France risks US ire with vow to impose digital tax this year
France will enforce a new digital levy for online technology giants this year, breaking a truce with Washington over the long-running tax fight that could prompt a round of punitive US tariffs on French goods.
"The companies subject to this tax have been notified," a French finance ministry official said Wednesday, referring in particular to Google, Amazon, Facebook and Apple, collectively referred to as the "GAFA" in France.
A deposit on the estimated taxes owed will be required in December, with the remainder due next year, the official said.
US President Donald Trump has assailed the tax as unfairly targeting American tech heavyweights, and last year threatened import duties of 25 percent on $1.3 billion worth of French products, including cosmetics and handbags by renowned brands.
The US Trade Representative did not respond to a request for comment from AFP.
France and other European countries are taking action after intense public pressure to make US multinationals pay a larger share of their revenues in taxes in the countries where they operate.
Under EU law, companies in the United States can declare profits from across the bloc in a single member state -- and most pick low-tax jurisdictions such as Ireland or the Netherlands.
In 2019, President Emmanuel Macron's government enacted a three-percent levy on the profits from providing online sales for third-party retailers -- such as Amazon's Marketplace -- as well as on digital advertising and the sale of private data.
That year the taxes brought in around 400 million euros ($475 million), an amount expected to grow steadily in the coming years.
But Paris struck a deal with Trump's administration last year to suspend collection of the levy while seeking a global digital tax deal under the auspices of the Organisation for Economic Cooperation and Development (OECD).
Progress on a deal has been elusive, however, and in June, US Treasury Secretary Steven Mnuchin called off the talks, which were being pursued by 137 countries with a target of securing an accord by the end of this year.
In October, the OECD acknowledged that no deal was likely before 2021, largely because of US opposition to the proposals.
"We suspended the collection of this tax so that the OECD talks could finish," French finance minister Bruno Le Maire said last month.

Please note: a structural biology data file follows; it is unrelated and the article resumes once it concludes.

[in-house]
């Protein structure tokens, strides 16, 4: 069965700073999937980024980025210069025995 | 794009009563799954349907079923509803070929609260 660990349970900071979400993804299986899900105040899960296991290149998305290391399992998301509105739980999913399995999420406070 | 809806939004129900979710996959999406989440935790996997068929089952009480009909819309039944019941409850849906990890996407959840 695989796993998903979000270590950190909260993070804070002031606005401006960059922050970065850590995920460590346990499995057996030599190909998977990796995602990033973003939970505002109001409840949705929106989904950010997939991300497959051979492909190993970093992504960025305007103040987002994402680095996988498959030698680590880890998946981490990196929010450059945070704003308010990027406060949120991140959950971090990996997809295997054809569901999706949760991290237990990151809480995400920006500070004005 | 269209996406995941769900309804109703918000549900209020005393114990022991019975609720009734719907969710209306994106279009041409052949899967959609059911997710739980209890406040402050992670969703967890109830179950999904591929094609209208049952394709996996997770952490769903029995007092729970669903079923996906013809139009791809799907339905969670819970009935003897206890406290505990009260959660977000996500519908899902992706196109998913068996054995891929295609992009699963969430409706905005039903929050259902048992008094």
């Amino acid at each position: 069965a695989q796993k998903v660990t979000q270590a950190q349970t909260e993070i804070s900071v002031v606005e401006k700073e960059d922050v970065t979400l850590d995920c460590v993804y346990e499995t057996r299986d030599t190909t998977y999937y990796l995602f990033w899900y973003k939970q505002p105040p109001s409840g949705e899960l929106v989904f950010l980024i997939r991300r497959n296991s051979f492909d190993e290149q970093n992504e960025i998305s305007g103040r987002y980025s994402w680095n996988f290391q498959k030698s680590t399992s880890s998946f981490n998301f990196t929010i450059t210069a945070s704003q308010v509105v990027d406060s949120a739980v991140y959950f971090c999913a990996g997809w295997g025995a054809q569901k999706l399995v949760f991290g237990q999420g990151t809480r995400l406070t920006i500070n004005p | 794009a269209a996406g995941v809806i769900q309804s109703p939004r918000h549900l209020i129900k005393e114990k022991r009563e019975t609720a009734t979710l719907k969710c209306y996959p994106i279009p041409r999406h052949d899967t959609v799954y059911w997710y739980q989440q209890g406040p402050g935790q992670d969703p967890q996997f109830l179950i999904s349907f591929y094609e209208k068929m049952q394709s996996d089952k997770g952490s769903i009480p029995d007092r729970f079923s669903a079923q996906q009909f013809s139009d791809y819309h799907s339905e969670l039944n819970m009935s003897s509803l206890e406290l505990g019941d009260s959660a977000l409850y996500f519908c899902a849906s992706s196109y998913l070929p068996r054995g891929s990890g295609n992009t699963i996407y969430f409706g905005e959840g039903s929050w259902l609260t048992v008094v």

"These talks have failed, so we will collect taxes from these digital giants in December," he warned.
- Biden hopes? -
Britain, Spain, Italy and other European countries have also announced digital taxes to give them a bigger share of the profits that tech firms make from their citizens.
The surge in sales for online retailers during the Covid-19 lockdowns across Europe this year raised pressure on governments to take a tougher fiscal stance, not least to help pay for massive aid programmes for businesses forced to close.
But France has spearheaded the effort to wrest a compromise from Washington, and Wednesday's announcement might reflect hopes in Paris that the incoming administration of Joe Biden will prove more amenable to a global deal.
"The Covid-19 pandemic makes the need for a solution even more compelling," the OECD said last month.
It added that failure to reach a comprehensive accord would encourage more countries to take unilateral action that would only stoke trade tensions further.
"We remain supportive of the OECD plan," the French finance ministry official said, adding that France also hoped to see a common European position on taxing digital giants in early 2021.
The OECD proposals address two issues -- how to tax firms in every country where they operate, and how to ensure each country gets a fair share of a multinational's taxes.
An accord would likely set a minimum base tax, potentially of 12.5 percent, that would apply to every company no matter where it is based or declares its income.
The digital tax fight is just one front in the trans-Atlantic trade battle launched by Trump -- last year his administration imposed 25 percent tariffs on wine, cheese, olives and other European delicacies in a battle over subsidies to planemaker Airbus.
The EU responded this month with its own round of tariffs on US imports after the World Trade Organization faulted Washington over state aid for Boeing.